Browsed by
Category: Probate

Electronic Wills In Colorado

Electronic Wills In Colorado

Since January 2021, electronic wills or e-wills are valid in Colorado. The Colorado Uniform Electronic Wills Act allows for remote signing and witnessing of wills. Ordinarily, a person signs their will in front of a notary and two witnesses. This routinely happens at the attorney’s office, or sometimes at the signer’s home. During the pandemic however, this became increasingly challenging because of social distancing, limits on gatherings, as well as office closings. It just so happened, prior to COVID-19 a…

Read More Read More

Updating Your Estate Plan in 2021

Updating Your Estate Plan in 2021

Updating your estate plan with COVID-19 in mind is something everyone should do this year. We will still be dealing with COVID for several more months. Regardless of whether a pandemic exists, reviewing your estate every now and then is always a good idea. During COVID-19, the time is now rather than then. Re-familiarize yourself with your estate plan documents. Carefully read, through them looking any changes to your plan, especially keeping in mind the challenges of living in a…

Read More Read More

A Letter of Last Instructions: A Will’s Best Friend

A Letter of Last Instructions: A Will’s Best Friend

Don’t overlook this important piece of your estate planning. The letter of last instructions gives your personal representative, as well as your family, details they’ll need to settle financial matters, and resolve your final wishes. Although, it’s not legally binding, it’s an invaluable resource to your loved ones. It provides final wishes not covered in your will, as well as contact information, they’ll need to close accounts and settle your matters. What To Write Often, a letter of last instructions…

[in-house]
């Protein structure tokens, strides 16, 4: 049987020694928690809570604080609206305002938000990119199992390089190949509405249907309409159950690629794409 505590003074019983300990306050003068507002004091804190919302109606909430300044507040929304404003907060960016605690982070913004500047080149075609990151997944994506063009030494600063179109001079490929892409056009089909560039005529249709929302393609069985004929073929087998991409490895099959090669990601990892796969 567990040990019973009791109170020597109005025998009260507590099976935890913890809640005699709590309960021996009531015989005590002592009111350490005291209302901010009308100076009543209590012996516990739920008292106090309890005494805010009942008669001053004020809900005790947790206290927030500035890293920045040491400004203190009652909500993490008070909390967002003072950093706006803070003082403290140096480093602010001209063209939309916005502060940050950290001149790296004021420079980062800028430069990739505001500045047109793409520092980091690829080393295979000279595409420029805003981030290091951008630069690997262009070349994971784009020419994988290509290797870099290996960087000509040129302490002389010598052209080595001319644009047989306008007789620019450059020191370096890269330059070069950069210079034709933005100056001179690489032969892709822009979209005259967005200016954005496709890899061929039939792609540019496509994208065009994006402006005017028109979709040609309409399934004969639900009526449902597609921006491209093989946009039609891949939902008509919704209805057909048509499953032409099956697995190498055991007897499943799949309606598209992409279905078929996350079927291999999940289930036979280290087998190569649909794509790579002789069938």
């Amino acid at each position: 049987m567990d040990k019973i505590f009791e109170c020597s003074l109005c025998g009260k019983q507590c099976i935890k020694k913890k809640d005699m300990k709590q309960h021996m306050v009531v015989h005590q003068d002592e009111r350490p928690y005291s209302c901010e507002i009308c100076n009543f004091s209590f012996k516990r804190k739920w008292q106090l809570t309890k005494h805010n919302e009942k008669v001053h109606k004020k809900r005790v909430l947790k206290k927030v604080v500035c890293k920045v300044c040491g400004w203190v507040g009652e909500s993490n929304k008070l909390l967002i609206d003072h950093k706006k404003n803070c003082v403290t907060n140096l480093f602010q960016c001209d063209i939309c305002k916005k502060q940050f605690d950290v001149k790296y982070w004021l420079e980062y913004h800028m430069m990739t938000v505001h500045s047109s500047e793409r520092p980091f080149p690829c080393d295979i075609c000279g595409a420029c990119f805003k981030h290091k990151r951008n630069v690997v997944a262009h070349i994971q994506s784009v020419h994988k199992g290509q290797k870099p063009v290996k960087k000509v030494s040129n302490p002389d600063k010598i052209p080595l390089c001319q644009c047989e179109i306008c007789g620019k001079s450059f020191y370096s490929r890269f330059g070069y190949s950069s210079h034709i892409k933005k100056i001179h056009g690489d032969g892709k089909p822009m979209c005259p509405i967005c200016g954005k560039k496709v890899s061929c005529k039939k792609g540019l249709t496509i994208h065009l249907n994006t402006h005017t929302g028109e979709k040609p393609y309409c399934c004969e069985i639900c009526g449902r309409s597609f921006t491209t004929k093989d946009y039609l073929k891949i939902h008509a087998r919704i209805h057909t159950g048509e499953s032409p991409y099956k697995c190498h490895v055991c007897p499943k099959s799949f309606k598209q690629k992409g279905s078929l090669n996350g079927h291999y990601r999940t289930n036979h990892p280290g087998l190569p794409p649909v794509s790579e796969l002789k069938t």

Read More Read More

Estate Planning and Beneficiary Deeds In Colorado

Estate Planning and Beneficiary Deeds In Colorado

In Colorado, a home or real property can transfer from one owner to another by the use of a beneficiary deed. Upon the death of the grantor, the transfer of property passes outside of probate. As with creating a trust or joint tenancy, the use of a beneficiary deed is considered another probate avoidance strategy. Below of some things you should know about beneficiary deeds when considering one in your estate plan: It must be recorded before the death of…

Read More Read More

Basic Estate Plans

Basic Estate Plans

An estate plan isn’t just for parents. If you’re over the age of 18 you’ll still need one. Family and friends will need to make decisions for you if you’re in the hospital and can’t communicate. They will want to know what to do with your stuff in case you die. Here’s a list of some basic documents you’ll need for your estate plan, regardless if you have children or not. Incapacity Documents A well drafted estate plan always includes…

Read More Read More

(303)900-2529 || paul@pmillerlawoffice.com || Disclaimer
Schedule A Consultation